(LOS ANGELES) — The sensationalism inherent in local news coverage often leads to an inflated public perception of crime rates, influencing behaviors such as relocating, enhancing home security, and purchasing firearms. However, public perception of crime is not always grounded in reality; it can be a distorted reflection more indicative of media representation than actual crime statistics.
Despite the prevalence of news reports depicting violence, the frequency of violent crimes is commonly overestimated by the public. For instance, the national Survey of Economic Expectations reported that, over a decade, participants predicted a 15% likelihood of being robbed in the following year, while the actual rate stood at a mere 1.2%. This disparity is echoed by a 2019 Gallup survey, which found that 64% of Americans nation-wide erroneously believed that violent crime had escalated from the previous year.
So where does the media come in? Most people don’t sit by police scanners to find out about crime in their area; they turn to the news. This is a huge responsibility. One that news outlets haven’t been careful enough about. A study published in the Sociological Forum found that less common, more violent crimes (like murder) received more airtime than less severe crimes like theft. Another study found that consuming local news increased people’s crime anxiety and perception of crime prevalence.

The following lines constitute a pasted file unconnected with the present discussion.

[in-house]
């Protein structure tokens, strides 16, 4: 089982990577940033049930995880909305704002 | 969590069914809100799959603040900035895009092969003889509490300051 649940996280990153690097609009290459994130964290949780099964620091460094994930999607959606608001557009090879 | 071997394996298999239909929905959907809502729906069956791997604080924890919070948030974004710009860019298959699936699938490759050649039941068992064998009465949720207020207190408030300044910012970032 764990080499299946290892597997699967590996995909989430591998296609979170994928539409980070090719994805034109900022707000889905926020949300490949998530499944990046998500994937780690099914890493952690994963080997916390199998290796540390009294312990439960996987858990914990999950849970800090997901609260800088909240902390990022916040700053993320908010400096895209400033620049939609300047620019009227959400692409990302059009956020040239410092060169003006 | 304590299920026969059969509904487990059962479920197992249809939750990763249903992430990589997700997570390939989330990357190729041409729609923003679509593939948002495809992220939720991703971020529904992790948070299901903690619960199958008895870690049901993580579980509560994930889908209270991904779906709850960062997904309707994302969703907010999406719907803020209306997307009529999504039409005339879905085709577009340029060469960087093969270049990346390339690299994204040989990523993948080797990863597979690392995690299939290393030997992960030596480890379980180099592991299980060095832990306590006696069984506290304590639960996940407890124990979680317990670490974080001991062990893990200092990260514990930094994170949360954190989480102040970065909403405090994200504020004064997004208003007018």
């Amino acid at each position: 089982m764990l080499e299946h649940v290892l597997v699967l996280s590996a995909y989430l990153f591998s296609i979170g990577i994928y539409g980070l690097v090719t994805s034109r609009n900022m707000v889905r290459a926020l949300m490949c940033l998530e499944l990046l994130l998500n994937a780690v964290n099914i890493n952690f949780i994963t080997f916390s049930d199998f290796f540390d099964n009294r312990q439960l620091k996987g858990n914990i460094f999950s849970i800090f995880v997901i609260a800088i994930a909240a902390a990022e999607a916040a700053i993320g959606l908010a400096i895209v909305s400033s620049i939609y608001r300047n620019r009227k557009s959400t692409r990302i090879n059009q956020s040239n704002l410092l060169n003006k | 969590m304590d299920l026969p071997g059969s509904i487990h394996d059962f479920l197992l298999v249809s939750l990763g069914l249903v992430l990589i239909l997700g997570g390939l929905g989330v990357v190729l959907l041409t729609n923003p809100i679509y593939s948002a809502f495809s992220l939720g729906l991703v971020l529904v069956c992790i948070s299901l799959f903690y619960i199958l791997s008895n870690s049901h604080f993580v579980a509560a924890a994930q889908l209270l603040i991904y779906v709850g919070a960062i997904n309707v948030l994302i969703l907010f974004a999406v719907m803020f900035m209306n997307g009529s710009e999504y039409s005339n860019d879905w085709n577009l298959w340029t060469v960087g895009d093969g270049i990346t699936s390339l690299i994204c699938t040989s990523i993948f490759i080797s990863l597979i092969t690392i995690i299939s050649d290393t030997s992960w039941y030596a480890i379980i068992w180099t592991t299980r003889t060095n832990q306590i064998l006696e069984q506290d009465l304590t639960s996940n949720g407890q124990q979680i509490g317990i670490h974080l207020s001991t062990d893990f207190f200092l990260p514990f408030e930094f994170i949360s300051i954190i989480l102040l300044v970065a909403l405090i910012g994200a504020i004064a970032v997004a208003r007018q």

Can fear of crime lead to more crime? The same Gallup study as above asked respondents if they had bought a gun for protection. In 2021, 35% said yes. However, a study published in the Annals of Internal Medicine found that between 2004 and 2016, “Overall rates of homicide were more than twice as high among cohabitants of handgun owners than among cohabitants of nonowners.” In other words, it’s safer to live in a house without a handgun than it is to live in one with a firearm. People might buy guns to feel safer, but having it have the reverse effect.
What can we, as journalists, do about this problem? Erase the “if it bleeds, it leads” mindset. Understand that while people have a fascination with crime, there’s a responsibility to make sure that crime isn’t being reported on just for clicks by considering the effects of the story on your community.
In 2021, the Arizona Republic took accountability for the impact that its crime reporting has had on the community and decided to do something about it. The publication listed the steps being taken to cover crime more responsibly which included: including details about what led up to the crime and what happened after, focusing on crime trends over minor and nonviolent crimes, gauging a story’s importance to its audience, and being more conscious of how its reporting might feed biases and stereotypes.
If all media outlets decided to develop a standard for crime reporting like the Arizona Republic, crime anxiety would decrease and crime rates might follow. It’s clear that the media does have an impact on the public’s perception of crime and it’s our responsibility as journalists to take that power seriously by considering more carefully which crime stories should be published and how.